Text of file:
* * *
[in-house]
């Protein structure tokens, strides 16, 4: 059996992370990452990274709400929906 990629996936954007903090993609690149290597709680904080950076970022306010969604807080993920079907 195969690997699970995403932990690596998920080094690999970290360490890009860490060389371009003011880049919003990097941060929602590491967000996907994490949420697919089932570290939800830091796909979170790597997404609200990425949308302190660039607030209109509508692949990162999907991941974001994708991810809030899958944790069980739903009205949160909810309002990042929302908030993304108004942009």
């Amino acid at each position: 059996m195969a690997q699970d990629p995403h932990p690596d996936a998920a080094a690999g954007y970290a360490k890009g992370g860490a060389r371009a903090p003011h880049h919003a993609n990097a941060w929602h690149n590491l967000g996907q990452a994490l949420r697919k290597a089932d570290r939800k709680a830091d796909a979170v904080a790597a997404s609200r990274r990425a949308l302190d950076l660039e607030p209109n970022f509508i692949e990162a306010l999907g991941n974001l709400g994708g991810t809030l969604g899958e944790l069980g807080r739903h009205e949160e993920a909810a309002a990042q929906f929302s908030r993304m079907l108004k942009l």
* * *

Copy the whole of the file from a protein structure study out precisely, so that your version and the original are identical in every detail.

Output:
[in-house]
């Protein structure tokens, strides 16, 4: 059996992370990452990274709400929906 990629996936954007903090993609690149290597709680904080950076970022306010969604807080993920079907 195969690997699970995403932990690596998920080094690999970290360490890009860490060389371009003011880049919003990097941060929602590491967000996907994490949420697919089932570290939800830091796909979170790597997404609200990425949308302190660039607030209109509508692949990162999907991941974001994708991810809030899958944790069980739903009205949160909810309002990042929302908030993304108004942009």
């Amino acid at each position: 059996m195969a690997q699970d990629p995403h932990p690596d996936a998920a080094a690999g954007y970290a360490k890009g992370g860490a060389r371009a903090p003011h880049h919003a993609n990097a941060w929602h690149n590491l967000g996907q990452a994490l949420r697919k290597a089932d570290r939800k709680a830091d796909a979170v904080a790597a997404s609200r990274r990425a949308l302190d950076l660039e607030p209109n970022f509508i692949e990162a306010l999907g991941n974001l709400g994708g991810t809030l969604g899958e944790l069980g807080r739903h009205e949160e993920a909810a309002a990042q929906f929302s908030r993304m079907l108004k942009l």